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Northwest Salmon




Court helps pave the way to be fair to

main street retailers

by John Suhr

Congratulations to members of the South Dakota Supreme Court in recognizing the need to bring tax fairness to South Dakota retailers. Not only do our small town main street businesses need to be competitive with our large communities in the state, but we also have a bigger competitor. The internet.

In the case of the State of South Dakota v. Wayfair, Overstock and Newegg, the court sided with the state and Attorney General Marty Jackley. The court’s decision recognized that internet sales have risen and state revenues have decreased. The South Dakota Supreme Court further highlighted the need for the U.S. Supreme Court to revisit this issue.

Jackley said in a news release, “The retail landscape significantly changed with the inception of the internet and access to online shopping. Federal law shields out of state businesses from paying the same tax remitted by South Dakota businesses. The decision paves the way to respectfully request the U.S. Supreme Court to provide that much needed fairness to save main street businesses and jobs across South Dakota.

Every time you spend your money out of town it does not come back, like spending at your local retailer. Shop at home first when at all possible. It not only hurts our local small town businesses, it hurts our local clubs, groups and organizations that turn around and seek support of the same businesses.

It should not have come down to our courts. It should come to people doing what is right for their community and state. Even though a small town merchant may not be able to offer an equal price to a large city box store, they provide something more.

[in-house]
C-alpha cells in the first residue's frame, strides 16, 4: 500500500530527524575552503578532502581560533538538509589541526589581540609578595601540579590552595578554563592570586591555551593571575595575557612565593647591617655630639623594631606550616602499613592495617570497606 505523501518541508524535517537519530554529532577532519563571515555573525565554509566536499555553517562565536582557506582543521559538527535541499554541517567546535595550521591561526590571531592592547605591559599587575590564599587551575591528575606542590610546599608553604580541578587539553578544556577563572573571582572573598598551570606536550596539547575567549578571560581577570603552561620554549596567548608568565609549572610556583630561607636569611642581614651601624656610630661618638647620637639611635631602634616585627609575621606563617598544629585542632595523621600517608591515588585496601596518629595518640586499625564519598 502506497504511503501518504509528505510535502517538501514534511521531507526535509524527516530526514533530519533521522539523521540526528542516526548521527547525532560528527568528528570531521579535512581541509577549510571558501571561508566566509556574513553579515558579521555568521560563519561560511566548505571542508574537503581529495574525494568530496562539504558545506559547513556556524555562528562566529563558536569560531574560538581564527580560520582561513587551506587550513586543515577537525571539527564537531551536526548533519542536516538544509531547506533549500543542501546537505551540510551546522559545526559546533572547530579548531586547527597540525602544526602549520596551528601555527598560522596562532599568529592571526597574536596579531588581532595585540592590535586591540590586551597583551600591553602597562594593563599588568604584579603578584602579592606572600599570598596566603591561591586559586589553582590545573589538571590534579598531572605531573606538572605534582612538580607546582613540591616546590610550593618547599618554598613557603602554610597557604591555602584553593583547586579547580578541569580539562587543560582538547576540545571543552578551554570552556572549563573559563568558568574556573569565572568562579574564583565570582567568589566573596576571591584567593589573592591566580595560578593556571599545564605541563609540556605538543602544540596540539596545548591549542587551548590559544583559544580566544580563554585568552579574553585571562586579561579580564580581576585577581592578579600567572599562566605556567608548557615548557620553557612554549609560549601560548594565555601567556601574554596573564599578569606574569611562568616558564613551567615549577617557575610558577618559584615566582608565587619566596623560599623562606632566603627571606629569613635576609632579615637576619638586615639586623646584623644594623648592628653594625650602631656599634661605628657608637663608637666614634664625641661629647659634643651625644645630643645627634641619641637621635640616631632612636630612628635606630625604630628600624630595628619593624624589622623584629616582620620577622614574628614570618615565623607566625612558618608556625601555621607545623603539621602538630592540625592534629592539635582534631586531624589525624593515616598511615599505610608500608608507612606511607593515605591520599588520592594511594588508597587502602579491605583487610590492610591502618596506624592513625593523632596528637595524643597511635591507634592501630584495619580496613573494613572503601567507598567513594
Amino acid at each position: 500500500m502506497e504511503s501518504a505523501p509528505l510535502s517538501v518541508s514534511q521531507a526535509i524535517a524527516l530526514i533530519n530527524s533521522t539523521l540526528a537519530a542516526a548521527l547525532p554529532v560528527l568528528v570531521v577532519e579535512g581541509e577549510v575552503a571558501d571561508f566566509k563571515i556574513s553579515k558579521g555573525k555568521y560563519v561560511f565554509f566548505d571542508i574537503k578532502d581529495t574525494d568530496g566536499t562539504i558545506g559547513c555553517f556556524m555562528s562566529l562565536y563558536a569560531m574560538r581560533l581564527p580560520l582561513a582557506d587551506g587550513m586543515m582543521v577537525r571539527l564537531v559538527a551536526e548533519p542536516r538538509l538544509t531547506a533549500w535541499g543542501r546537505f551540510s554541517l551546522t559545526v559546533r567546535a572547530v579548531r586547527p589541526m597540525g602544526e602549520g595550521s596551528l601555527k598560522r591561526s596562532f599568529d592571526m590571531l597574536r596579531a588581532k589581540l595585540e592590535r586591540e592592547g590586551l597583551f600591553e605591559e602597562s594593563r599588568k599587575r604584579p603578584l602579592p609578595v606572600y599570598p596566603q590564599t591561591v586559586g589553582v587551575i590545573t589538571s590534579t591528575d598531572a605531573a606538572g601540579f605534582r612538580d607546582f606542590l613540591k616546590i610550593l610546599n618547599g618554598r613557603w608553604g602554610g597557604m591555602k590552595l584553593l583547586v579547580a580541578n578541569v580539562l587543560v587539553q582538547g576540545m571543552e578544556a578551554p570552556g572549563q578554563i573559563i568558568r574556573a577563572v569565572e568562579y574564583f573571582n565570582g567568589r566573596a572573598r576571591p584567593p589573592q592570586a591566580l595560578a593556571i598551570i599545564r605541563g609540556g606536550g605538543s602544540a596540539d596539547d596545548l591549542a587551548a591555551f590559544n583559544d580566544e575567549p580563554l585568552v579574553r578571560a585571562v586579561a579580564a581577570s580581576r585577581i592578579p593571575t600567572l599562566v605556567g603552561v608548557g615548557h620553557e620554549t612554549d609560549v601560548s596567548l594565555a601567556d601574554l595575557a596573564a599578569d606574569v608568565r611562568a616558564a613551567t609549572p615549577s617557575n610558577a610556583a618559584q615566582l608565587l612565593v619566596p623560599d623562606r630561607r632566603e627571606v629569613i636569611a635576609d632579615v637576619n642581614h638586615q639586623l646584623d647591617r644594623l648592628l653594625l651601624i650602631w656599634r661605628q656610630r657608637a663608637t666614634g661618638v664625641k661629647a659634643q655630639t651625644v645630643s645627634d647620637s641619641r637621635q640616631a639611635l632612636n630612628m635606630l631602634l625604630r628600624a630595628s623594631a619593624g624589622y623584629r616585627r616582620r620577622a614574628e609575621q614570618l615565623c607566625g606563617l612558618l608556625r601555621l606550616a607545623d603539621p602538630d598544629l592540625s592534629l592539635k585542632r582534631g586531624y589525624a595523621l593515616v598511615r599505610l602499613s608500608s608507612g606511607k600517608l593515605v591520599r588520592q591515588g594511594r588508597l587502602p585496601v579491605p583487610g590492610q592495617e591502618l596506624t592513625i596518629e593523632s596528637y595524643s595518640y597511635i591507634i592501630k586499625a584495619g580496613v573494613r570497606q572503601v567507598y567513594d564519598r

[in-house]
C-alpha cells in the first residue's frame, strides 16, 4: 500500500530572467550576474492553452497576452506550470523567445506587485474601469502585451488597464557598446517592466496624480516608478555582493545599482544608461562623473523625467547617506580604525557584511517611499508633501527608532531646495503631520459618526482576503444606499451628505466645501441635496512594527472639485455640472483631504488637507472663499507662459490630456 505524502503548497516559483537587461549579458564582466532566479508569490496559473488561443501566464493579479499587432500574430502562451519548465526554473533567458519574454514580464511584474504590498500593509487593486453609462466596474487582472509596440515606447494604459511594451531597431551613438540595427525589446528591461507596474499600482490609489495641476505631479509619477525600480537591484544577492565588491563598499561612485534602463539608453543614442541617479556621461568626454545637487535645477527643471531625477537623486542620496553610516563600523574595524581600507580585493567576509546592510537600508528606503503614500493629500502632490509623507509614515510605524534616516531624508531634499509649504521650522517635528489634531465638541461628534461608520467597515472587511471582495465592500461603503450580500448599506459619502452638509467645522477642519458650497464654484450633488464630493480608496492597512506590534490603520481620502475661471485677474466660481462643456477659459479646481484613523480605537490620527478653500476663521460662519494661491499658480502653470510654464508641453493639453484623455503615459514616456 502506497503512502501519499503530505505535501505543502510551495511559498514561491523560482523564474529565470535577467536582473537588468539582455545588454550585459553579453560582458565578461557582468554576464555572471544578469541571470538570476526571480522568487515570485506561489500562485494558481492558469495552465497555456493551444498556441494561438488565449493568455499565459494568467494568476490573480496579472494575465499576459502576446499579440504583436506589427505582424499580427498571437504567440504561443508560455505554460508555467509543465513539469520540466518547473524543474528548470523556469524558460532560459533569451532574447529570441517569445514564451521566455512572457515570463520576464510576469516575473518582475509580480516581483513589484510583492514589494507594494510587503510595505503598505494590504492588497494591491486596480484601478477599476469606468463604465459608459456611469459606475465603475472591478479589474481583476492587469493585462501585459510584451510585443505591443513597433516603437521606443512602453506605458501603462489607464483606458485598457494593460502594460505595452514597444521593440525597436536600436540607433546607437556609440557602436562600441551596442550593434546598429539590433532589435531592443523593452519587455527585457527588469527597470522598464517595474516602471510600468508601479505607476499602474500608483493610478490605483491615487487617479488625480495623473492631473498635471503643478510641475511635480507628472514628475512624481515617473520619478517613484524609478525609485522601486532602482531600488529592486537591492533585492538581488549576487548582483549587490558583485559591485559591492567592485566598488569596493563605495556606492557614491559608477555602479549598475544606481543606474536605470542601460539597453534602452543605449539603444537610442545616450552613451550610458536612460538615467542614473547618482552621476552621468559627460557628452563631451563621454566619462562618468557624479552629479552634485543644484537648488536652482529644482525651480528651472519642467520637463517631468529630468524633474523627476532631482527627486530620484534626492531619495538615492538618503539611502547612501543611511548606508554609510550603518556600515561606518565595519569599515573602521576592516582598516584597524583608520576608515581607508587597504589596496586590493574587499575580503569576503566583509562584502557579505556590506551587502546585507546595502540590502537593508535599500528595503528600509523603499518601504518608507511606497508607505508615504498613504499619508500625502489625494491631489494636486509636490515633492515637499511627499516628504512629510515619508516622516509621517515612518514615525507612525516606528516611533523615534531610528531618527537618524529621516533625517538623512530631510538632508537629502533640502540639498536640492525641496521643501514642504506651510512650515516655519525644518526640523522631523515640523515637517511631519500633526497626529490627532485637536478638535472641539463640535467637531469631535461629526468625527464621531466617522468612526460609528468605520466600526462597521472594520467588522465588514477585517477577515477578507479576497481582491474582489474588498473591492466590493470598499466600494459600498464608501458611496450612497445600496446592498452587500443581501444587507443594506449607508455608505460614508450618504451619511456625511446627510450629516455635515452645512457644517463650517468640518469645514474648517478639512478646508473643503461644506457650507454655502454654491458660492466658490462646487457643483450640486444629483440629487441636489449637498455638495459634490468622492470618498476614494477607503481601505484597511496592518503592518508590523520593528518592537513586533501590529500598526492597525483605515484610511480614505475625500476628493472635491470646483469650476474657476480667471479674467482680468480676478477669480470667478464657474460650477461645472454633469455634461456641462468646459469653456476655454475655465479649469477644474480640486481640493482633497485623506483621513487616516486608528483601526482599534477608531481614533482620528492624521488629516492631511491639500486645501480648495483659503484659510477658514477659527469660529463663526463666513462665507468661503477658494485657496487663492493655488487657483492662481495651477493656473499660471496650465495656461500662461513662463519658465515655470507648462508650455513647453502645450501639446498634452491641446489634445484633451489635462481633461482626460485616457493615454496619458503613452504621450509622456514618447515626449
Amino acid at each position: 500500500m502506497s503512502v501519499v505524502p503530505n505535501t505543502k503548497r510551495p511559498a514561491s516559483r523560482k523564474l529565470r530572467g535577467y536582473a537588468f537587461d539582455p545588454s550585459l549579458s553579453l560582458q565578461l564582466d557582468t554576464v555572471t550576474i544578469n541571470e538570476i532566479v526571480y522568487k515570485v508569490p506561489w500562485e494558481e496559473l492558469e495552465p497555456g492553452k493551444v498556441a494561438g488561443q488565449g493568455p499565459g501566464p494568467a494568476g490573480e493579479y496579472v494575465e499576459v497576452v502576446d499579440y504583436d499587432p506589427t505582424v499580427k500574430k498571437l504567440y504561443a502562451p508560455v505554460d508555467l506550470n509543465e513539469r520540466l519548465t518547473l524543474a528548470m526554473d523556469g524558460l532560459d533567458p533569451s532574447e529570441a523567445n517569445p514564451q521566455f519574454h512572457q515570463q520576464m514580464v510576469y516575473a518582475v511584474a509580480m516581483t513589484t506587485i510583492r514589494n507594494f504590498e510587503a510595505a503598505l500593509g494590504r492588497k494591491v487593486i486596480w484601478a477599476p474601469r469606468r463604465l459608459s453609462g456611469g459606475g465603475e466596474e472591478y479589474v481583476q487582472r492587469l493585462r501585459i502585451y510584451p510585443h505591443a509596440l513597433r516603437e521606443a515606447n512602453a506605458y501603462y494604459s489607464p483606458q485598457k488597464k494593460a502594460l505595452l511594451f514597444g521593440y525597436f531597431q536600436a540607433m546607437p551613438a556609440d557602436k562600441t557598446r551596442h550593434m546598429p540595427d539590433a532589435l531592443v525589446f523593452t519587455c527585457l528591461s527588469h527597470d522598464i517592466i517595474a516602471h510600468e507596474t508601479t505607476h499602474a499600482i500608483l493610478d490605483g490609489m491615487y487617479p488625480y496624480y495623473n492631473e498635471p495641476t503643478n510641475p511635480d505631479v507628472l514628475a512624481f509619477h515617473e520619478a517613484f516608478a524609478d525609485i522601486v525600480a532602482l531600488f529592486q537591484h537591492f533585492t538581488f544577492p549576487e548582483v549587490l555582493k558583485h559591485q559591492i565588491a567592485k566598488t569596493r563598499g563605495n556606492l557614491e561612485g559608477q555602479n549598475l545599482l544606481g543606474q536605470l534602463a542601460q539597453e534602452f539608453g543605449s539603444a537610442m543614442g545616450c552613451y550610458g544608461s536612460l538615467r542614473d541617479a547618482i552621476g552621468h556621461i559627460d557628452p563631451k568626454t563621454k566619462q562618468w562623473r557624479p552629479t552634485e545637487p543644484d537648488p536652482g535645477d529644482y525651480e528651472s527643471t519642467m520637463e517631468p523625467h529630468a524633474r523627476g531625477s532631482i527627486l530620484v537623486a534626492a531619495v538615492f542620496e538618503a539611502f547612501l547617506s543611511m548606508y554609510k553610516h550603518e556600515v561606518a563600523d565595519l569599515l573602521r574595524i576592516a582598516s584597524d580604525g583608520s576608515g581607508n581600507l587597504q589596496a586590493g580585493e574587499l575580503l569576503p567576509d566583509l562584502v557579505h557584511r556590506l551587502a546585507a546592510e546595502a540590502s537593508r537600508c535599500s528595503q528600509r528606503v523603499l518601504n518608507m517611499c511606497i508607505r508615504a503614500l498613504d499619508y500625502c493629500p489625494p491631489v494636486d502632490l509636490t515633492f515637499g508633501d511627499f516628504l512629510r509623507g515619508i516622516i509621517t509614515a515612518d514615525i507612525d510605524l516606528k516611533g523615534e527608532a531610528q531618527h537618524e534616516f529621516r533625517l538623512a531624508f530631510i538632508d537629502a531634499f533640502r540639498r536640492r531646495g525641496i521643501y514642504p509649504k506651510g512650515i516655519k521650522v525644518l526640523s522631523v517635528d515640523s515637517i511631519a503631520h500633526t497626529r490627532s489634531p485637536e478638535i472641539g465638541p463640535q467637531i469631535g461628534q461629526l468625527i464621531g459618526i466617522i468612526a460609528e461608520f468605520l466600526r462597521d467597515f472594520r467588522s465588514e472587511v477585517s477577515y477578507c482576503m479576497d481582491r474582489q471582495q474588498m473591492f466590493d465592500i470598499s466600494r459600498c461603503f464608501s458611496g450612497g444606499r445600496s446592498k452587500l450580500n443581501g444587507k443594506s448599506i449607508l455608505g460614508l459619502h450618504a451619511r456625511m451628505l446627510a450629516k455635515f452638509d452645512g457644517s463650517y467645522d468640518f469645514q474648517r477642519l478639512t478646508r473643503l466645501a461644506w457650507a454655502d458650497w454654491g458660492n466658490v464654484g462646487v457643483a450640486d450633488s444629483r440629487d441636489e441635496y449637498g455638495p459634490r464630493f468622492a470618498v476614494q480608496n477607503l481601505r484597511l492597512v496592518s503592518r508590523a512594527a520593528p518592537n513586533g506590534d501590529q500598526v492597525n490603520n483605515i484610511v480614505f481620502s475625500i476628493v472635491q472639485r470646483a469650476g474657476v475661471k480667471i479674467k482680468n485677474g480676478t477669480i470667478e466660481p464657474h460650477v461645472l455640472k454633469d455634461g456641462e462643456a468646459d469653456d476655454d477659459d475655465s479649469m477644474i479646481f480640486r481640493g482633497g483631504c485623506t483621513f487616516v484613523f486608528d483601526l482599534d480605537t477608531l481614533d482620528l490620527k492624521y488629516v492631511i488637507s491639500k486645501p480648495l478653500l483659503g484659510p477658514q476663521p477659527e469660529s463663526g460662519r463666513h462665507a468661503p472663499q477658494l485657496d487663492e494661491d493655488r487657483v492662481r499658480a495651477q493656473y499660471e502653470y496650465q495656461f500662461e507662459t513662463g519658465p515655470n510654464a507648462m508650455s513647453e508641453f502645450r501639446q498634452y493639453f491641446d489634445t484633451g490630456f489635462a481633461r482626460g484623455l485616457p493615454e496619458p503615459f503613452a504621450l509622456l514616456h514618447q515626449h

They provide opportunities through various donations throughout the year. They are involved in our communities and getting things done to make our communities better places to live.

We all need to think before we hit purchase as it is no sweat off these large internet retailers to collect and pay the tax in the states they do business even without a brick and motar store.


Print is back, baby!

by Amanda Fanger

“Print is dead! Newspapers are dying!”

That’s been the rally cry for a few years now of those in the industry of print media. I’ve been thinking about this concept since someone asked my opinion on the matter the other day. This person wanted to know my feelings on the future of my industry. They too had heard of those predictions of newspapers’ impending demise.

But considering the first time I heard the whole “print is dead” conspiracy was more than a decade ago when I was first starting out at my hometown weekly and since then it seems the experts have been doing nothing but rescheduling their projected digital takeover date like a continually rescheduled dooms day, I feel the fall of print has been at least slightly exaggerated.

Now, that’s not to say digital media has not become a factor for news outlets. Personally, I’ve always liked to think of my industry as being defined by “news” instead of “paper.” Therefore, as an industry, I think we may have to change and adapt. I don’t think digital will ever totally take over for news industries, though.